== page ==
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FDA Approves Three Alogliptin Drugs for Type 2 Diabetes

Therapies indicated for blood sugar control in conjunction with diet and exercise (Jan. 25)

The FDA has approved three new related drugs for use with diet and exercise to improve blood sugar control in adults with type 2 diabetes: Nesina (alogliptin) tablets, Kazano (alogliptin and metformin hydrochloride) tablets, and Oseni (alogliptin and pioglitazone) tablets. All three drugs are distributed by Takeda Pharmaceuticals.

Alogliptin is a new active ingredient, while metformin hydrochloride and pioglitazone are already FDA-approved for the management of type 2 diabetes. As the most common form of the disease, type 2 diabetes affects approximately 24 million people and accounts for more than 90% of diabetes cases diagnosed in the U.S.

Nesina, Kazano, and Oseni were studied as monotherapies and in combination with other type 2 diabetes drugs, including sulfonylureas and insulin. They should not be used to treat patients with type 1 diabetes or those who have increased ketones in their blood or urine (diabetic ketoacidosis).

Nesina (alogliptin) was shown to be safe and effective in 14 clinical trials involving approximately 8,500 patients with type 2 diabetes.

  • Treatment with Nesina resulted in reductions in glycosylated hemoglobin (HbA1c) — a measure of blood sugar control — of 0.4% to 0.6% compared with placebo after 26 weeks of use.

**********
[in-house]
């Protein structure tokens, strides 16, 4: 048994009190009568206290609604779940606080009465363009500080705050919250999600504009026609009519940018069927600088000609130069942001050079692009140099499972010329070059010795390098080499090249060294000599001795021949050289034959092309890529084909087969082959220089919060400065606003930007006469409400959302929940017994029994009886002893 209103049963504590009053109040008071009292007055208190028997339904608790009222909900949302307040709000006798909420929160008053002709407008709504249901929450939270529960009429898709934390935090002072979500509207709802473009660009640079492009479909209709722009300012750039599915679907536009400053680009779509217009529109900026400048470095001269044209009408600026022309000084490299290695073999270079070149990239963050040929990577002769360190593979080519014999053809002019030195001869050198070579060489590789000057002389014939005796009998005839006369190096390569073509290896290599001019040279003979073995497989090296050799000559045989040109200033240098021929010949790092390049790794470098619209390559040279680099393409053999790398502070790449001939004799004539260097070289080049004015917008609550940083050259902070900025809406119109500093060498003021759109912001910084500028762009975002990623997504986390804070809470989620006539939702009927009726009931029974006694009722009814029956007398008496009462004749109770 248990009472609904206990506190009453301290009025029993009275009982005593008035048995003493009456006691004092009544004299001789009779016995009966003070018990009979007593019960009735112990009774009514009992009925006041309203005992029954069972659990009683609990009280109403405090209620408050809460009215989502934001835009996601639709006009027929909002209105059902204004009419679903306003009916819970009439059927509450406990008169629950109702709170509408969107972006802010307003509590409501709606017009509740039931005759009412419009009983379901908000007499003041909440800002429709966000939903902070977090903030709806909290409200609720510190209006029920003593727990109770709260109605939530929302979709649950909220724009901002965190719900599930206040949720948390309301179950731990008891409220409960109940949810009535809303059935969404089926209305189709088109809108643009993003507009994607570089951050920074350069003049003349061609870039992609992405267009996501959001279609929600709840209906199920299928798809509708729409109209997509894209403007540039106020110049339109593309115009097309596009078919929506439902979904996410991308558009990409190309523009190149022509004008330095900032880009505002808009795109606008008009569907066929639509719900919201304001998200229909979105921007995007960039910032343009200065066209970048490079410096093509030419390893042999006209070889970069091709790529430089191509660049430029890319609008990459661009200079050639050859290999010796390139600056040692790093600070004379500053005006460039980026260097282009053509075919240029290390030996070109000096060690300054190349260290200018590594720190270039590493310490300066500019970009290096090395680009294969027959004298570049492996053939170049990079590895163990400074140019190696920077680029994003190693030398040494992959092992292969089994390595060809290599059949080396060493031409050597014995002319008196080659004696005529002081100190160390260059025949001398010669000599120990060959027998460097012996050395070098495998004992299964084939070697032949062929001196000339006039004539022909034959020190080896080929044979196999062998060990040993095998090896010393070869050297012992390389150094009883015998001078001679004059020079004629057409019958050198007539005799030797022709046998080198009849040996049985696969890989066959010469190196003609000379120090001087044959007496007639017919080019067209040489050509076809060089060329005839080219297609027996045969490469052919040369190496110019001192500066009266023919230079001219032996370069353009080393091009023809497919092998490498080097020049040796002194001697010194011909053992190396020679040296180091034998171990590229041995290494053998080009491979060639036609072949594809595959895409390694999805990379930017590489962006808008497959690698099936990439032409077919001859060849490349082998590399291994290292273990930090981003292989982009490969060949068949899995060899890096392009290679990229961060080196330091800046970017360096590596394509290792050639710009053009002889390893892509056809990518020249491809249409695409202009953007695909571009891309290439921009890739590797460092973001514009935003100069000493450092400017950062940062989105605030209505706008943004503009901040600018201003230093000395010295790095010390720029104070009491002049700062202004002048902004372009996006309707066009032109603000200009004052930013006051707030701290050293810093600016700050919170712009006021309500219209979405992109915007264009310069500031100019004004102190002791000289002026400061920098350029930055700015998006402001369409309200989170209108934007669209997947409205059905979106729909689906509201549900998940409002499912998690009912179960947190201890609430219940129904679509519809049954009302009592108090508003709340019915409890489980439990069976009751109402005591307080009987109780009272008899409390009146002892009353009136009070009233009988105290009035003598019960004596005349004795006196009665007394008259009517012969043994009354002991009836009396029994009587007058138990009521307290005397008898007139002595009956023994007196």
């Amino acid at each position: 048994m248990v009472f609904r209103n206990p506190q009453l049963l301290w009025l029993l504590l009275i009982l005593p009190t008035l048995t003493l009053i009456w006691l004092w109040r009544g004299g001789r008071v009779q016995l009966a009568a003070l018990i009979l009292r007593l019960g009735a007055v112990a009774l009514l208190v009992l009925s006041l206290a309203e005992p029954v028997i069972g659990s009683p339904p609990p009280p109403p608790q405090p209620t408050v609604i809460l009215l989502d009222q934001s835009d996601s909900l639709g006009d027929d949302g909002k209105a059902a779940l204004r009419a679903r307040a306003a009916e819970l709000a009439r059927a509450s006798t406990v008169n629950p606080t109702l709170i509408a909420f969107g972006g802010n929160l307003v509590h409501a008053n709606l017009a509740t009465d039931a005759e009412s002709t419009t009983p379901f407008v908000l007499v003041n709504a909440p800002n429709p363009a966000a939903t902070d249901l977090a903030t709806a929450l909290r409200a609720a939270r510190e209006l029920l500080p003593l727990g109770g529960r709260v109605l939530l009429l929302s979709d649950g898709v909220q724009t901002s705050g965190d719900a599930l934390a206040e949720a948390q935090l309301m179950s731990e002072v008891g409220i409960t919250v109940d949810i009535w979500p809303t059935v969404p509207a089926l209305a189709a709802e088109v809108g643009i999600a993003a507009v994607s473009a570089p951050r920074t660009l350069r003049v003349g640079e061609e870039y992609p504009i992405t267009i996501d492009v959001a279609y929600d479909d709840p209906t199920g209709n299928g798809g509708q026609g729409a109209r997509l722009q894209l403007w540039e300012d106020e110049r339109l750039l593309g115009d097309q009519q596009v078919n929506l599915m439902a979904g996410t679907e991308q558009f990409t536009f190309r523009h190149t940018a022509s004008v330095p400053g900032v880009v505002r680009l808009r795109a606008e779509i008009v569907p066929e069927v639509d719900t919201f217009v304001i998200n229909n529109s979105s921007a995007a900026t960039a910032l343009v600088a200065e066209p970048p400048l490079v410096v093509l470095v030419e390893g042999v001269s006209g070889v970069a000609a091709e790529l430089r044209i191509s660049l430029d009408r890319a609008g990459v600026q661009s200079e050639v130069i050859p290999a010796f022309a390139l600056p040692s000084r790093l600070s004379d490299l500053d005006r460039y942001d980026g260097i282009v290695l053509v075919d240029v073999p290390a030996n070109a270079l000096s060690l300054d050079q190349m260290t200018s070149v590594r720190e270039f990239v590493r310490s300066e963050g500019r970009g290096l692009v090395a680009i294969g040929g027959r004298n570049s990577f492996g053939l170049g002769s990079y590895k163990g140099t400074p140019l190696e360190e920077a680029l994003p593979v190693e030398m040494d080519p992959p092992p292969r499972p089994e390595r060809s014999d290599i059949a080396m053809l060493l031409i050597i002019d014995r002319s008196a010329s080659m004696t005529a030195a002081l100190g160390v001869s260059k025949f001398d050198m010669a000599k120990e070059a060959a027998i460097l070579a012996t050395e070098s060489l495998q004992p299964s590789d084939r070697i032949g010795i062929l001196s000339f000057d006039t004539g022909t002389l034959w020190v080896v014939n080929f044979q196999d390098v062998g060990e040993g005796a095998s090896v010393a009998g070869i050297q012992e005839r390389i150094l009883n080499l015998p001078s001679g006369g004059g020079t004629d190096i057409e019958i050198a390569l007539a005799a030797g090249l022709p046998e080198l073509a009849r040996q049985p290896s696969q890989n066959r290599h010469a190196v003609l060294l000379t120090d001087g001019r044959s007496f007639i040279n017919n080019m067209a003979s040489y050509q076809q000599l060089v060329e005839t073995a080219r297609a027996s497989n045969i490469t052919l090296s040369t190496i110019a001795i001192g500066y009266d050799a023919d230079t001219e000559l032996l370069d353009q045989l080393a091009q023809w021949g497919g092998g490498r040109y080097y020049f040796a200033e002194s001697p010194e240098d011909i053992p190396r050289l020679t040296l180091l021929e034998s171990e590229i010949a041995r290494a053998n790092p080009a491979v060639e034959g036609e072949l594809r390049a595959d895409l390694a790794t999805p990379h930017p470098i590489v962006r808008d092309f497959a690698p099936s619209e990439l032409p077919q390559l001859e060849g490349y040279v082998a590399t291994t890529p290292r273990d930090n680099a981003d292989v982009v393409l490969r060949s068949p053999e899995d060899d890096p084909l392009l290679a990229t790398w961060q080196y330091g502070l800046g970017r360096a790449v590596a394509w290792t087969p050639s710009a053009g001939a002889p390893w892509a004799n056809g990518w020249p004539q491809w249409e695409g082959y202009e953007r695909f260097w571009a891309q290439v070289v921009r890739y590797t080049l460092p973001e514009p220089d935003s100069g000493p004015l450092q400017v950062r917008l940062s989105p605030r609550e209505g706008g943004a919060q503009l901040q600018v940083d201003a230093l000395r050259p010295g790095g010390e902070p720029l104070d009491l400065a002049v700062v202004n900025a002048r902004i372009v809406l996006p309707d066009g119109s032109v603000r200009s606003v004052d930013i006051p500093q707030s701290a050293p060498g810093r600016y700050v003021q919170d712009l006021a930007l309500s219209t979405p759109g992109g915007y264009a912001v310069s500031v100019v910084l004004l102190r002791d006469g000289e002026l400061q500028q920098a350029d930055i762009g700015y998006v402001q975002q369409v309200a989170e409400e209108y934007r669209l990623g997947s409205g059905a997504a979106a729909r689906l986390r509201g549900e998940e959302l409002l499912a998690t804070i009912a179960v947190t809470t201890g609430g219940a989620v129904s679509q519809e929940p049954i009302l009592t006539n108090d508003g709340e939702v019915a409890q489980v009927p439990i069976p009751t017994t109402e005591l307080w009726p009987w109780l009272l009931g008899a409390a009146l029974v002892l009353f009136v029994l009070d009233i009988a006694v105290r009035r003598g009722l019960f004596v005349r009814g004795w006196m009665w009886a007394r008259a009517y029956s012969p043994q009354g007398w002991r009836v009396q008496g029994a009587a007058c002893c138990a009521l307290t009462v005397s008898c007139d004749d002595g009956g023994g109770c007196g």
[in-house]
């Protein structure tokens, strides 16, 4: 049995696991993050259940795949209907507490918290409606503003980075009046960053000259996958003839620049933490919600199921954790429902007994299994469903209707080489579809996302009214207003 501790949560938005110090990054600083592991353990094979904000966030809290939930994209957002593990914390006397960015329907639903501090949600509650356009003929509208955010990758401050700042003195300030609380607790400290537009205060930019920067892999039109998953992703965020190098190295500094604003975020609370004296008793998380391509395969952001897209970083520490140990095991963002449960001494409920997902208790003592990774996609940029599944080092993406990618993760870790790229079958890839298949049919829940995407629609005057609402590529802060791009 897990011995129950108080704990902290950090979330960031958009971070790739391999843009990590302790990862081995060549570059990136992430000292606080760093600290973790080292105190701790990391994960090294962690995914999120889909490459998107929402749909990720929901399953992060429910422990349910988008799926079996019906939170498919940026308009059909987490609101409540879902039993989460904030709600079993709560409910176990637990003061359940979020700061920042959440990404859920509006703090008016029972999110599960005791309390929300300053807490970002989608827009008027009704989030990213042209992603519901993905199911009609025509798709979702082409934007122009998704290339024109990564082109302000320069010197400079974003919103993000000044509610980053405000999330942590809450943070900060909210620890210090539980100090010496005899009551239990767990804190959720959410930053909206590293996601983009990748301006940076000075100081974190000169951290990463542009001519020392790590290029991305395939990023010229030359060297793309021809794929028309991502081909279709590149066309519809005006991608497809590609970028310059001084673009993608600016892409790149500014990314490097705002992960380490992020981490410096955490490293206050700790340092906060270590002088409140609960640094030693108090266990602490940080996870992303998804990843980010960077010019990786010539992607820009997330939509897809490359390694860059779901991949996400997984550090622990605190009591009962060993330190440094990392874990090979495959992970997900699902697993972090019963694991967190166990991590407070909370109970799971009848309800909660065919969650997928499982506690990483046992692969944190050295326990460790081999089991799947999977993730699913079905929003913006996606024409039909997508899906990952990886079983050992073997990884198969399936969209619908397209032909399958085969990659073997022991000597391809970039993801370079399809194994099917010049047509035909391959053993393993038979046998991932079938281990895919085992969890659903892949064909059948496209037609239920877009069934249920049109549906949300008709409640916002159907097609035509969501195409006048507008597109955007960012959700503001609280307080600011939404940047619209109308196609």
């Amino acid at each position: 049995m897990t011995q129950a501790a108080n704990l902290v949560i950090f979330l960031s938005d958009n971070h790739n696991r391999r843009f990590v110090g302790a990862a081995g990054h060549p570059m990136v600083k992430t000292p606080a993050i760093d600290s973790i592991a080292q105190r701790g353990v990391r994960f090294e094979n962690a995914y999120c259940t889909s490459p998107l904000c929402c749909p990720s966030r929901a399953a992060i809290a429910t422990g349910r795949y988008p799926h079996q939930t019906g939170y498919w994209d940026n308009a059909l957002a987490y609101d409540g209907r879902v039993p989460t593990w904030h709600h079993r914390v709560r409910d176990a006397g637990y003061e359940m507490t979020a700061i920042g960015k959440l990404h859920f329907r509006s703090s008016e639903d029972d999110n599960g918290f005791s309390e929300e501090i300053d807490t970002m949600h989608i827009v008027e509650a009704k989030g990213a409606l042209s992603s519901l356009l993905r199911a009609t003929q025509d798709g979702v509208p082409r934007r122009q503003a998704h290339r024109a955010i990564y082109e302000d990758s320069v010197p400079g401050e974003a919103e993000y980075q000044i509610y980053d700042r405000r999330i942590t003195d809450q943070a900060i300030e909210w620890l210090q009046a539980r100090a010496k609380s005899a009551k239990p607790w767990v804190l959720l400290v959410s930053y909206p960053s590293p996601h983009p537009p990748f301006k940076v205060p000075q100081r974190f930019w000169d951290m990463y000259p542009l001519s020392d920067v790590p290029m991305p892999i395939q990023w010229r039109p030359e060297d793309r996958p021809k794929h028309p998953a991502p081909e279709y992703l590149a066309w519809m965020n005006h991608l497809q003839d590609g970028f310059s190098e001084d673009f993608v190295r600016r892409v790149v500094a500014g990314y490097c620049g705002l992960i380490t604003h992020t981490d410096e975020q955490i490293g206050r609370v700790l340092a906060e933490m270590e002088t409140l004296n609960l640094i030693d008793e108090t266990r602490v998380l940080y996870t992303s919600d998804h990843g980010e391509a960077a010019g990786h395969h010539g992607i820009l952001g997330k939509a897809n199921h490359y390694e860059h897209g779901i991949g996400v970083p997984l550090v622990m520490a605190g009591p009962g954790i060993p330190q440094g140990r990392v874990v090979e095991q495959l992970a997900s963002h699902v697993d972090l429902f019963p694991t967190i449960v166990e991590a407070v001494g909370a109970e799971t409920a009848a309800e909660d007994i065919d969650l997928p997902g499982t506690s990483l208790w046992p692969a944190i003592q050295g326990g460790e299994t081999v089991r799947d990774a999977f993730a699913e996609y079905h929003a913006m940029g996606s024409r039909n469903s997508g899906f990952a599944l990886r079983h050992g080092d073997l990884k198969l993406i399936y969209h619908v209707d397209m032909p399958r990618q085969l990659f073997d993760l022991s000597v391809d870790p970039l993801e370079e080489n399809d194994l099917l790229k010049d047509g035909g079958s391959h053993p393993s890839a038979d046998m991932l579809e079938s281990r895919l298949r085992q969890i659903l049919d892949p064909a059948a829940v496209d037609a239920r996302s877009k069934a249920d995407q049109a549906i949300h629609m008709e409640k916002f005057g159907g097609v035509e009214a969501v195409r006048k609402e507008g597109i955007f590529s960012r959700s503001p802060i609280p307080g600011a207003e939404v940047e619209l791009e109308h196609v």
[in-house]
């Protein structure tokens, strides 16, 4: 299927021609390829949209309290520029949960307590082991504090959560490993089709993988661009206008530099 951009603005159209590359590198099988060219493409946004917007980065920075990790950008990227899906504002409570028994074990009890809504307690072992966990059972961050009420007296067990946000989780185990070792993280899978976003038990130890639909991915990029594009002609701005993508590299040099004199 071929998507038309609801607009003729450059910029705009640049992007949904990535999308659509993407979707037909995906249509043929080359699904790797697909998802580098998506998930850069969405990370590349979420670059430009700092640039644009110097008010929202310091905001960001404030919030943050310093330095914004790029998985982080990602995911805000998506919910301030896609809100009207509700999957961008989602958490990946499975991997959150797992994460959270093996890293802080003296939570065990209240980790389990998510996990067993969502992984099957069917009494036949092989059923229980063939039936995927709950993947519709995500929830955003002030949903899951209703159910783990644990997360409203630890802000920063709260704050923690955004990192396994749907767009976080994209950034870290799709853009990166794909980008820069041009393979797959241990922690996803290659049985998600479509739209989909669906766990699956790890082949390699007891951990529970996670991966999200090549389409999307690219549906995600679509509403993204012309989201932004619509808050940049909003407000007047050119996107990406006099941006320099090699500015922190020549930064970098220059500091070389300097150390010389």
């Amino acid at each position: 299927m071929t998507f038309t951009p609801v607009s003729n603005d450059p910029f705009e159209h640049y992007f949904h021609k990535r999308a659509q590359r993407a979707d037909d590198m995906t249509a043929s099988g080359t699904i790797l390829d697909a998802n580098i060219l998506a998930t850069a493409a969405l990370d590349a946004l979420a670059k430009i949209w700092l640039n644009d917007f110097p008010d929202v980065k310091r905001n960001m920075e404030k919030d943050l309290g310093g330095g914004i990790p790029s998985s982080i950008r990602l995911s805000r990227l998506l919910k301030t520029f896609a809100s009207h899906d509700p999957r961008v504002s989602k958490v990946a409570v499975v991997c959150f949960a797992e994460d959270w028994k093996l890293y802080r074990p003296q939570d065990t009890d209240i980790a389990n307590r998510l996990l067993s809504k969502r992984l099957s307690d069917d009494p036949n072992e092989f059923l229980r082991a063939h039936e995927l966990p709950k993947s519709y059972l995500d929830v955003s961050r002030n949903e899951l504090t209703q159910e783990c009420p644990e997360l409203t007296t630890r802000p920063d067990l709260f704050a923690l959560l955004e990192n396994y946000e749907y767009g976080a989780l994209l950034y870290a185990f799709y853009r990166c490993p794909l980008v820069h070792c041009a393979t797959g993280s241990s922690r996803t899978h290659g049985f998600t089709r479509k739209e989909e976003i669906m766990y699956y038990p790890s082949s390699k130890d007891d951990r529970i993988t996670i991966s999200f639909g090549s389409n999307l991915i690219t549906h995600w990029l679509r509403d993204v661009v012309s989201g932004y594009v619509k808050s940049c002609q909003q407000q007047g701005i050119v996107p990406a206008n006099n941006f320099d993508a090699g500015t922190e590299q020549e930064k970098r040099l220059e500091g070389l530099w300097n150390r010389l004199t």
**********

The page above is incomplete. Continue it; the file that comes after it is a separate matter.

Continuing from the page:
• The FDA is requiring five postmarketing studies for Nesina: a cardiovascular outcomes trial; an enhanced pharmacovigilance program to monitor for liver abnormalities, serious cases of pancreatitis, and severe hypersensitivity reactions; and three pediatric studies, including a dose-finding study and two safety and efficacy studies — one with Nesina as monotherapy and one with Nesina and metformin.
  • The most common side effects of Nesina are stuffy or runny nose, headache, and upper respiratory tract infection (URTI).

The safety and efficacy of Kazano (alogliptin and metformin hydrochloride) were demonstrated in four clinical trials involving more than 2,500 patients with type 2 diabetes.

  • Treatment with Kazano resulted in additional reductions in HbA1c of 1.1% over Nesina and 0.5% over metformin after 26 weeks of use.
  • The FDA is requiring two postmarketing studies for Kazano: an enhanced pharmacovigilance program to monitor for liver abnormalities, serious cases of pancreatitis, and severe hypersensitivity reactions; and a pediatric safety and efficacy study.
  • The drug’s labeling carries a boxed warning for lactic acidosis associated with metformin use.
  • The most common side effects of Kazano are upper respiratory tract infection, stuffy or runny nose and sore throat, diarrhea, headache, hypertension, back pain, and URTI.

Oseni (alogliptin and pioglitazone) was demonstrated to be safe and effective in four clinical trials involving more than 1,500 patients with type 2 diabetes.

  • Treatment with Oseni resulted in additional reductions in HbA1c of 0.4% to 0.6% compared with pioglitazone monotherapy and 0.4% to 0.9% compared with alogliptin monotherapy.
  • The FDA is requiring an enhanced pharmacovigilance program for Oseni to monitor for liver abnormalities, serious cases of pancreatitis, and severe hypersensitivity reactions.
  • The labeling for Oseni includes a boxed warning for heart failure associated with pioglitazone use.
  • The most common side effects of Oseni are stuffy or runny nose and sore throat, back pain, and URTI.

Source: FDA; January 25, 2013.

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